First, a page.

The debate about Jonathan Ross and his brief reign as Hugo Awards presenter is still going on and has in fact lasted longer now than Ross has actually had the job. Still, while I’m waiting for the Oscars to begin (and debating whether I’m going to watch at all), here are the latest links.
Seanan McGuire’s tweets following the announcement of Jonathan Ross as Hugo presenter have been storified by Jim Hines.
Part of Farah Mendlesohn’s letter of resignation has just appeared at The Passive Voice. Just don’t make the mistake of reading the comments.
File 770 has a summary of the events from an American perspective. Teleread also offers a summary.
Rich Johnston at the comics site Bleeding Cool offers a pro-Jonathan Ross perspective by pointing out that Jonathan Ross has written comics and presented both the Eisner and National Comics Awards (scroll down past a lot of Twitter screenshots for a clip of Ross presenting the Eisners). Rich Johnston makes an important point by reminding us that Jonathan Ross is not a genre-outsider (and indeed the whole “He’s not a true fan” bit left something of a sour taste in my mouth) and has indeed hosted genre awards before, though he dismisses those who criticised the decision a bit too blithely as haters, since there were genuine concerns about Jonathan Ross and his brand of humour.
Finally, Foz Meadows echoes my own post of yesterday and points out that the Loncon organisers could have prevented this whole unpleasantness by preparing Jonathan Ross beforehand for the fact that his appointment would draw criticism due to the ongoing debate about sexism, racism, homophobia, transphobia, ableism, etc… within fandom. This would have given Jonathan Ross either the chance to decline privately or respond to his critics by reassuring them that he wasn’t going to be a jerk and that he loves SFF as much as anybody else at Worldcon. Instead, Jonathan Ross ended up doing his version of “Hollywood star makes an arse of himself on German cultural programme”* on Twitter, because he had no idea he would be criticised.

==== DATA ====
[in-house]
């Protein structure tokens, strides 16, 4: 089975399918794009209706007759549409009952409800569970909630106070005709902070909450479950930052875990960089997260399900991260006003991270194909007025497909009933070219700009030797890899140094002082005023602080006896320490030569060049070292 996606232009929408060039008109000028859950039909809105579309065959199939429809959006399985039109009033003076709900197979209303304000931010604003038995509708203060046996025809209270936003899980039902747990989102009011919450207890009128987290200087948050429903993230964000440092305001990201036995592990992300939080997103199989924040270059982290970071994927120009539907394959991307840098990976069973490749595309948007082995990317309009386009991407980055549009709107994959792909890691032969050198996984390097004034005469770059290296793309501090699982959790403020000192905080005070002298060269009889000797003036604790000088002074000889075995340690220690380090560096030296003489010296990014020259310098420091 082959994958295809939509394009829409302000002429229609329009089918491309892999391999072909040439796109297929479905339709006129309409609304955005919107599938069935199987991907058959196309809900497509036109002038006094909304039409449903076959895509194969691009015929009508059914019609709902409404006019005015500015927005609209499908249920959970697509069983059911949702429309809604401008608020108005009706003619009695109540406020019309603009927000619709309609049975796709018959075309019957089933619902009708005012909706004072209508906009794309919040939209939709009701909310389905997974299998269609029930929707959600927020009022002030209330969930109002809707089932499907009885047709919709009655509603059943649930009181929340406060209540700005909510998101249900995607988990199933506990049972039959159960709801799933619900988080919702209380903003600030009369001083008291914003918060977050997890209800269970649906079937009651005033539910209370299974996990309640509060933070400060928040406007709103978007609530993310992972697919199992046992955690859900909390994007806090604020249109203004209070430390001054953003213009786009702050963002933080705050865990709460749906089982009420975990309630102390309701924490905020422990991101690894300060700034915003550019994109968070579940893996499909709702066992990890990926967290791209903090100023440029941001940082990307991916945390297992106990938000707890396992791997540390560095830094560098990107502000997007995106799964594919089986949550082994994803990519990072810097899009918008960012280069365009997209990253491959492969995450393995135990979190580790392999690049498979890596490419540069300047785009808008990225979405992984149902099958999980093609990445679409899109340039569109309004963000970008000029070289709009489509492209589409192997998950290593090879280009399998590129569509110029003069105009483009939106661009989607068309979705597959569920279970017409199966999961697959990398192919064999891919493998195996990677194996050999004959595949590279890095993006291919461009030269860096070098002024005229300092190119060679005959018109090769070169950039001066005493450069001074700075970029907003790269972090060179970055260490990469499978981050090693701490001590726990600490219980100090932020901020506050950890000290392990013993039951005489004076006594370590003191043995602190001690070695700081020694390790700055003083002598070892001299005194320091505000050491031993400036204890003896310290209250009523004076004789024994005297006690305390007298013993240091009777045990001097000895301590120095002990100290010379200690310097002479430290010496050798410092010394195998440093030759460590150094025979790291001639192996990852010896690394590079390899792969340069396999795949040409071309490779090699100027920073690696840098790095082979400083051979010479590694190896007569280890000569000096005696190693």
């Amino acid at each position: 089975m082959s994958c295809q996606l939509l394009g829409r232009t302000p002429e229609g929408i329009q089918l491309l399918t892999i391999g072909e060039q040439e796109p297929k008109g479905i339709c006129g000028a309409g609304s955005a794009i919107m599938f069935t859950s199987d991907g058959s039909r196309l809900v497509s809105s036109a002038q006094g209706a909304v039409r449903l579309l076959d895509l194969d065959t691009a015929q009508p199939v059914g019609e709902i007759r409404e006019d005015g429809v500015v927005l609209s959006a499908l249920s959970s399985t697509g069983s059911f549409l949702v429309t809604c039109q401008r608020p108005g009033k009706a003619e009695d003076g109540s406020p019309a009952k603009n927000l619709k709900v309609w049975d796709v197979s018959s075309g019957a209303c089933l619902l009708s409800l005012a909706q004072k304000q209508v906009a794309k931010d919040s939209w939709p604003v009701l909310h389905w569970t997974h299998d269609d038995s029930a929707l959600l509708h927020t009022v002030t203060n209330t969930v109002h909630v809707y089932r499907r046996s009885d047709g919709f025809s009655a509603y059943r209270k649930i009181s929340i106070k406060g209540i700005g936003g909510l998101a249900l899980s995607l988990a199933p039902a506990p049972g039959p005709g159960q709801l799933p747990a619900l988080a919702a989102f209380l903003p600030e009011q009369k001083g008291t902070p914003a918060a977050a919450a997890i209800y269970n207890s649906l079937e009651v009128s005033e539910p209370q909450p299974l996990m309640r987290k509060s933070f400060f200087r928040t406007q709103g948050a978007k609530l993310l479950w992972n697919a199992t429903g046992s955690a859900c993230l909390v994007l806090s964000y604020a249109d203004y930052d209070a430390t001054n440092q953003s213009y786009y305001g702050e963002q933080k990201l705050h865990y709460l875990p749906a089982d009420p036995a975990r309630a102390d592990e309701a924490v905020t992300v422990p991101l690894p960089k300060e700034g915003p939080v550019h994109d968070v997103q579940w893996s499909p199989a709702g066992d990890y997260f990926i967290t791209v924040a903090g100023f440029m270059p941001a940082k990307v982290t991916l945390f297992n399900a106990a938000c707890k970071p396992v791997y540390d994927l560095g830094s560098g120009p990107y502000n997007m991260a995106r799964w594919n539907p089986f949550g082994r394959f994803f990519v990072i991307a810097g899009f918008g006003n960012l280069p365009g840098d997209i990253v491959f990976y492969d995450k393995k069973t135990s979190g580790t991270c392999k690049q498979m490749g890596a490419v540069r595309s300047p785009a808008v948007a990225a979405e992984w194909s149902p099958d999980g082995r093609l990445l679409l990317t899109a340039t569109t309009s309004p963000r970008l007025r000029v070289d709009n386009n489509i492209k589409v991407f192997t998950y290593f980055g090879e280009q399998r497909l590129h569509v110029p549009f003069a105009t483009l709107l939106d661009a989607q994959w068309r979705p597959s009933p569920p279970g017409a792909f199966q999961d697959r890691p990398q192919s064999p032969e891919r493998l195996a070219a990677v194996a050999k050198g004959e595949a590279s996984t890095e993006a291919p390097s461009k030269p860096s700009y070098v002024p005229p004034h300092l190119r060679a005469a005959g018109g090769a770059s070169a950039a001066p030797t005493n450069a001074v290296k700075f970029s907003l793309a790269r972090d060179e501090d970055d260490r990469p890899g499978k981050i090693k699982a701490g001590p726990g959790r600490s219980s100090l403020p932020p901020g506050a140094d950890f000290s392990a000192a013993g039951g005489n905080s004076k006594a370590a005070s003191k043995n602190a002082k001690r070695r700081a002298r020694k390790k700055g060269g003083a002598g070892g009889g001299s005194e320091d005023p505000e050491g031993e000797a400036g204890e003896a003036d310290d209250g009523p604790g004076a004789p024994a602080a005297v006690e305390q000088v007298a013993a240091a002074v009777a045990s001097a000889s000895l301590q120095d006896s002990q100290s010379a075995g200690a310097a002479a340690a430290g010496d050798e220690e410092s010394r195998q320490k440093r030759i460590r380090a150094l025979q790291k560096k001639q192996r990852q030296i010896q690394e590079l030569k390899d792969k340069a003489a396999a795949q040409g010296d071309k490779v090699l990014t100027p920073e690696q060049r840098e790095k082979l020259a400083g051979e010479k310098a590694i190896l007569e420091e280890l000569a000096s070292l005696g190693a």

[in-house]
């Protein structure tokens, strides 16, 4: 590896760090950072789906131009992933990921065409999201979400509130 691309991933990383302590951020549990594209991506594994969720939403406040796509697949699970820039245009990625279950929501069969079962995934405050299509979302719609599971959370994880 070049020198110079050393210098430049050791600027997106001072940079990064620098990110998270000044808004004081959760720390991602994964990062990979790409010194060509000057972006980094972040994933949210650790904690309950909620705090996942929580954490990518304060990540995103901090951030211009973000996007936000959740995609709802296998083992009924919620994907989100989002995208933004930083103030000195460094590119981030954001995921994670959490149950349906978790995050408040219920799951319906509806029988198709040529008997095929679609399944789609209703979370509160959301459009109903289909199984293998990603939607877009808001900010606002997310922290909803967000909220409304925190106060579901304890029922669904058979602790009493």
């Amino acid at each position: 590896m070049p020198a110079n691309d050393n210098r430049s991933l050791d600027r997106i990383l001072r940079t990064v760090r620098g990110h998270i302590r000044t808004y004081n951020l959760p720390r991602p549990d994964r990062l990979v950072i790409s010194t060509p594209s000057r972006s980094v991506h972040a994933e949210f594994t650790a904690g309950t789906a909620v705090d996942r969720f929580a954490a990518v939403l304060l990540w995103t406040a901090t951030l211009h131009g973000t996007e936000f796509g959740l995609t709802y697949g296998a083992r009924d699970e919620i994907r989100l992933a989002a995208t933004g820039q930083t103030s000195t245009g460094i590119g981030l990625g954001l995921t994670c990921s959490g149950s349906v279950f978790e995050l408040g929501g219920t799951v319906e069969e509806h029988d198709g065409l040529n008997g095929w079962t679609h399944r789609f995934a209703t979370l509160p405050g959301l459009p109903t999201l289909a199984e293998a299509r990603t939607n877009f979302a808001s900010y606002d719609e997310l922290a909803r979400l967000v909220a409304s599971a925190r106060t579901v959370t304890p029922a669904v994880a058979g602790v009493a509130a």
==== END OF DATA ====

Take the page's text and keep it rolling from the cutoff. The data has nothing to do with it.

What is more, the Loncon organisers also bungled the announcement, because they might have prevented at least the whole “He’s not a true fan” debate by pointing out that Mr. Ross is a fan, that he has written comics and presented other genre awards, that he is friends with Neil Gaiman, that his wife is a screenwriter who has worked on genre films and a Hugo winner. Because a lot of people, including me, didn’t know these things. I mostly knew Jonathan Ross as “that BBC chat show host who always causes controversies” without knowing anything about the man himself and judging by the Twitter reaction, it seems I wasn’t the only one.
There are a few people who come out of this uproar looking bad, but – and this is something of a surprise to me – Jonathan Ross is not one of them. I still don’t think he would have been suitable as a Hugo host, particularly during such a politically sensitive time for the genre, but who knows? He might have surprised everyone. After all, it wouldn’t have been the first time that I would have had to revise my opinion of a TV personality after seeing them live, as my experience seeing Thomas Gottschalk and Günther Jauch live attests.
*It happens quite frequently that Hollywood stars who are interviewed on cultural programmes on German TV manage to behave like jerks, because they have no idea what kind of programme it is (namely serious cultural programming instead of gossip shows blindly fawning about celebrities – though we have those, too), and thus react stunned or downright snappy, when faced with critical questions and interviewers who refuse to fawn about them.